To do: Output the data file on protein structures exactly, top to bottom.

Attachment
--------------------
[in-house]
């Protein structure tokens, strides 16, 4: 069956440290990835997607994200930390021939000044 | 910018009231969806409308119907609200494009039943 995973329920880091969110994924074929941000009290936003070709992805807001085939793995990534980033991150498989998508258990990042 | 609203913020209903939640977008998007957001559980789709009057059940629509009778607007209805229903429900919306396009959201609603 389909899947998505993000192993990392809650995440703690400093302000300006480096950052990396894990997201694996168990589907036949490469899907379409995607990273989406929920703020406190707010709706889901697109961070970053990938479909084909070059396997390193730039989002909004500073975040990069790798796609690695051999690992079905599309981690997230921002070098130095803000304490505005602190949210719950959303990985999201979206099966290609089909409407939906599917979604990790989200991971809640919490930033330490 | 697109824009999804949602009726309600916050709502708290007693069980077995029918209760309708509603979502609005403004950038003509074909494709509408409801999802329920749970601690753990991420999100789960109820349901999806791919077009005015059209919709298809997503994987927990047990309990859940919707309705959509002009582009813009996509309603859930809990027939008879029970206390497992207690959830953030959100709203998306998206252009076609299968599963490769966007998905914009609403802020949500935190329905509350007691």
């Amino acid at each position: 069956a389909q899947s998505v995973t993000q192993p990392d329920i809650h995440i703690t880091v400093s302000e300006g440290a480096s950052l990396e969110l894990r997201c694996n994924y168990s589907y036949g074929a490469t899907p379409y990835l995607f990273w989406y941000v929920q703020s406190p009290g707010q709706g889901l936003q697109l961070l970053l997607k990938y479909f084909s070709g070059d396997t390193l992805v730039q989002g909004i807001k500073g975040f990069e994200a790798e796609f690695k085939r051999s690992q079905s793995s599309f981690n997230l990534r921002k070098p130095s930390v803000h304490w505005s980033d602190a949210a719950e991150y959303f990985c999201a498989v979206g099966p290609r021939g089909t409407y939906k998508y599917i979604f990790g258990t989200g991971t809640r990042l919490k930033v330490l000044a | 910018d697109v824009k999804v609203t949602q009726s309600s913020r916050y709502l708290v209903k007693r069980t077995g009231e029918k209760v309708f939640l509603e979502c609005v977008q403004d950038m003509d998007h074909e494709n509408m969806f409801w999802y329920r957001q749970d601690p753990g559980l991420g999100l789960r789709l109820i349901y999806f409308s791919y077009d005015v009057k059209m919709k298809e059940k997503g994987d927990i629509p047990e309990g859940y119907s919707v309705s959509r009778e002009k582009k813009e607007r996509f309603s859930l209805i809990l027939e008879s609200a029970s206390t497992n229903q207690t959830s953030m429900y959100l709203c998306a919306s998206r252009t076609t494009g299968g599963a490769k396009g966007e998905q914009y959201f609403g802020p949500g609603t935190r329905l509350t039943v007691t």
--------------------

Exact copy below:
[in-house]
């Protein structure tokens, strides 16, 4: 069956440290990835997607994200930390021939000044 | 910018009231969806409308119907609200494009039943 995973329920880091969110994924074929941000009290936003070709992805807001085939793995990534980033991150498989998508258990990042 | 609203913020209903939640977008998007957001559980789709009057059940629509009778607007209805229903429900919306396009959201609603 389909899947998505993000192993990392809650995440703690400093302000300006480096950052990396894990997201694996168990589907036949490469899907379409995607990273989406929920703020406190707010709706889901697109961070970053990938479909084909070059396997390193730039989002909004500073975040990069790798796609690695051999690992079905599309981690997230921002070098130095803000304490505005602190949210719950959303990985999201979206099966290609089909409407939906599917979604990790989200991971809640919490930033330490 | 697109824009999804949602009726309600916050709502708290007693069980077995029918209760309708509603979502609005403004950038003509074909494709509408409801999802329920749970601690753990991420999100789960109820349901999806791919077009005015059209919709298809997503994987927990047990309990859940919707309705959509002009582009813009996509309603859930809990027939008879029970206390497992207690959830953030959100709203998306998206252009076609299968599963490769966007998905914009609403802020949500935190329905509350007691």
């Amino acid at each position: 069956a389909q899947s998505v995973t993000q192993p990392d329920i809650h995440i703690t880091v400093s302000e300006g440290a480096s950052l990396e969110l894990r997201c694996n994924y168990s589907y036949g074929a490469t899907p379409y990835l995607f990273w989406y941000v929920q703020s406190p009290g707010q709706g889901l936003q697109l961070l970053l997607k990938y479909f084909s070709g070059d396997t390193l992805v730039q989002g909004i807001k500073g975040f990069e994200a790798e796609f690695k085939r051999s690992q079905s793995s599309f981690n997230l990534r921002k070098p130095s930390v803000h304490w505005s980033d602190a949210a719950e991150y959303f990985c999201a498989v979206g099966p290609r021939g089909t409407y939906k998508y599917i979604f990790g258990t989200g991971t809640r990042l919490k930033v330490l000044a | 910018d697109v824009k999804v609203t949602q009726s309600s913020r916050y709502l708290v209903k007693r069980t077995g009231e029918k209760v309708f939640l509603e979502c609005v977008q403004d950038m003509d998007h074909e494709n509408m969806f409801w999802y329920r957001q749970d601690p753990g559980l991420g999100l789960r789709l109820i349901y999806f409308s791919y077009d005015v009057k059209m919709k298809e059940k997503g994987d927990i629509p047990e309990g859940y119907s919707v309705s959509r009778e002009k582009k813009e607007r996509f309603s859930l209805i809990l027939e008879s609200a029970s206390t497992n229903q207690t959830s953030m429900y959100l709203c998306a919306s998206r252009t076609t494009g299968g599963a490769k396009g966007e998905q914009y959201f609403g802020p949500g609603t935190r329905l509350t039943v007691t």